UK Public Sector Translation Services in a Pickle
- UK Public Sector Translation Services in a Pickle
UK councils using translation and interpreting services are wasting your time and money to help them communicate with residents. If it’s up to Communities and Local Government secretary Eric Pickles, this practice will end tomorrow, if not today!
Pickles’ biggest objection to the practice is the fact that it is a ‘very expensive and poor use of taxpayers’ money.’ According to the Telegraph, Eric Pickles told the House of Commons that he feared human rights and equality laws were the reasons being the use of translation services. In addition, he believes that translations do not help unite communities but divide them instead.
Research has shown that local councils annually spend almost £20 million on document translations. As Mr Pickles believes this is an absurd amount of money, he has issued a Written Ministerial Statement that urges councils to stop translating.
“Some local authorities translate a range of documents and other materials into languages spoken by their residents and provide interpretation services. Whilst there may be rare occasions in which this is entirely necessary – for instance in emergency situations. I am concerned that such services are in many cases being provided unnecessarily…” states Pickles.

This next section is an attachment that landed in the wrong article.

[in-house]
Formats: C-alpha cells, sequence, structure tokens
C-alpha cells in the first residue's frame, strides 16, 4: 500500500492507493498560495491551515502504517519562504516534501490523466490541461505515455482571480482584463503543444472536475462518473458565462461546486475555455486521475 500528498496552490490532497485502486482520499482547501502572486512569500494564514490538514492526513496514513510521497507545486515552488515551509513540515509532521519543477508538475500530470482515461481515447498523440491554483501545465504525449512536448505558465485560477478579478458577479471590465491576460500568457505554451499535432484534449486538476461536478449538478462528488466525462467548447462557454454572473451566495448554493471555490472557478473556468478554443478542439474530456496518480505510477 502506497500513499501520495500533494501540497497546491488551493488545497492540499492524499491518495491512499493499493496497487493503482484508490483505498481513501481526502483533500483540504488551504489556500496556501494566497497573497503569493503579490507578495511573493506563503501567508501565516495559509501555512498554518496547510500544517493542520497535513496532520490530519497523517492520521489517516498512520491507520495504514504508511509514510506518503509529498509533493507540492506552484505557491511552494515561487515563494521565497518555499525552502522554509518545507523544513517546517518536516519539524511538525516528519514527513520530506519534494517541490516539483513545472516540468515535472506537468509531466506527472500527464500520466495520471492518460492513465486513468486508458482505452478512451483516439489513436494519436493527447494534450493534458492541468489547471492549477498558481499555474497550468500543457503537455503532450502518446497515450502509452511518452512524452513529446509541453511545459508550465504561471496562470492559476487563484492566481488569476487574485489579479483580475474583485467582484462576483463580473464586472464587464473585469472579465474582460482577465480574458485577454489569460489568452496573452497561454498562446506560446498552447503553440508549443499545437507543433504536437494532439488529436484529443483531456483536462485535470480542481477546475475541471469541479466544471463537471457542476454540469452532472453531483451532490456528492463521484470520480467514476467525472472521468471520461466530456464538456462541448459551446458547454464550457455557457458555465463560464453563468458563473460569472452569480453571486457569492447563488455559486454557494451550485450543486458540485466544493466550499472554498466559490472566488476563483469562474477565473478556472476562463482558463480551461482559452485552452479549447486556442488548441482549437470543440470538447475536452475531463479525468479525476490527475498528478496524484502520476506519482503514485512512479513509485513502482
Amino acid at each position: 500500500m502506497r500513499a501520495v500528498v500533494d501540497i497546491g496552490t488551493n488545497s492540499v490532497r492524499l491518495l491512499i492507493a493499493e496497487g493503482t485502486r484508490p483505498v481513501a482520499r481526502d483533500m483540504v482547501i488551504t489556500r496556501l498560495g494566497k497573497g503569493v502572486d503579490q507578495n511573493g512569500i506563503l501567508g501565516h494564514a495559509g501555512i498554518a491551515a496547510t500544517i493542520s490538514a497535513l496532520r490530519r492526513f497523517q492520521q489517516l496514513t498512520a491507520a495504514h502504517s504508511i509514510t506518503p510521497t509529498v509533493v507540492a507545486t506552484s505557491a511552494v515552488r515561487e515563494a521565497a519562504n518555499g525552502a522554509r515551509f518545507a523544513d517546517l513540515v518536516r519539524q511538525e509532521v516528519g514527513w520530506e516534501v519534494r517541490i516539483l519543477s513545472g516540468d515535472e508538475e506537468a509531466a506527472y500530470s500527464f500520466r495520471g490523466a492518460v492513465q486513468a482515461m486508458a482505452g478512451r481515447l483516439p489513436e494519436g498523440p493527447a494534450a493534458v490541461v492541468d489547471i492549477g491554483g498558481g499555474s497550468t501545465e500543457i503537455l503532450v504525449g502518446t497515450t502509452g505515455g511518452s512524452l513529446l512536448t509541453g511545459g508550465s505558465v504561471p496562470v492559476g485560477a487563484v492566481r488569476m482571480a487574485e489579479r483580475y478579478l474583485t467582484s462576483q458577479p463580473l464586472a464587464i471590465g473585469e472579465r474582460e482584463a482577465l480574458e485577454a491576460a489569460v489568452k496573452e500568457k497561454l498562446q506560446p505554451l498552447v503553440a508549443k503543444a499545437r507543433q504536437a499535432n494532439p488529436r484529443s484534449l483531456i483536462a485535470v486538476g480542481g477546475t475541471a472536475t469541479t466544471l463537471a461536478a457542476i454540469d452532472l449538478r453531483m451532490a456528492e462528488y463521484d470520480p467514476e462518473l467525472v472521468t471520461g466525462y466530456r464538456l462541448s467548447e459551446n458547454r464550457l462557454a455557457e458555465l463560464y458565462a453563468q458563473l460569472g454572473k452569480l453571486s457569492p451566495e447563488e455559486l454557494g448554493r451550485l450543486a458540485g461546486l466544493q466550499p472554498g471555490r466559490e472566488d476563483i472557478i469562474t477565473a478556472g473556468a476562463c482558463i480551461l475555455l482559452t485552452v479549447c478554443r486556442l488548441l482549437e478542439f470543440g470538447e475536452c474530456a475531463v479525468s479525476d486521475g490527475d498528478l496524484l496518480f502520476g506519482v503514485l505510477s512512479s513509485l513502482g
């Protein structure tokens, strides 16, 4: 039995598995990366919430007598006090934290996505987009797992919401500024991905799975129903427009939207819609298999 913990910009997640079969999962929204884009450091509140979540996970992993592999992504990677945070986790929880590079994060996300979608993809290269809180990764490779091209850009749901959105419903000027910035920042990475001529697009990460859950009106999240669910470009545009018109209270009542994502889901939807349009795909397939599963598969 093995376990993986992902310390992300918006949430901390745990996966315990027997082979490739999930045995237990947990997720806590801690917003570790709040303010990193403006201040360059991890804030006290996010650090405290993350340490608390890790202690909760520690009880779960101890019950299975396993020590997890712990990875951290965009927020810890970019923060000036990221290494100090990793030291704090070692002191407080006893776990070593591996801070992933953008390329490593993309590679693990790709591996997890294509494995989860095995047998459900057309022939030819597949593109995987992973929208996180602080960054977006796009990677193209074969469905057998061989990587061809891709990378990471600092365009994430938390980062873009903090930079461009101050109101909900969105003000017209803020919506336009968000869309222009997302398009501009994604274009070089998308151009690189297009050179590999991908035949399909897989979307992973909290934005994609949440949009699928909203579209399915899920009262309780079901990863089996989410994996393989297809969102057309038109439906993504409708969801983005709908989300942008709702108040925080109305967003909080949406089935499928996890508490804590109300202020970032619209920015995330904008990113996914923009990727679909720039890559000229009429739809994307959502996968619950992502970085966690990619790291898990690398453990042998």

To give an extreme example, Crawley Borough Council paid translation services more than £600 to translate a glossy ‘Homelink lifestyle magazine’ of 12 pages into Urdu after one resident complained they did not read English. He also points to Southwark Council which provides free translation services in over 70 different languages.
According to Mr Pickles, a number of these translation services had an ‘unintentional, adverse impact on integration by reducing the incentive for some migrant communities to learn English and are wasteful where many members of these communities already speak or understand English.’ Even though he admits equality laws must be obeyed, it is not a ‘legal duty’ to have documents translated.
Refraining from automatically translating documents into English will also encourage immigrants to learn English, Pickles believes
“Stopping the automatic use of translation and interpretation services into foreign languages will provide further incentive for all migrant communities to learn English, which is the basis for an individual’s ability to progress in British society. It will promote cohesion and better community relations. And it will help councils make sensible savings, at a time when every bit of the public sector needs to do its bit to pay off the deficit left by the last administration.”
What do you think? Are public sector translation services are a waste of money? Should we completely stop translating information for residents of the UK on the basis they live here and should speak the language? Or should we just be a bit more sensible in what we translate, how we translate it and when we translate it?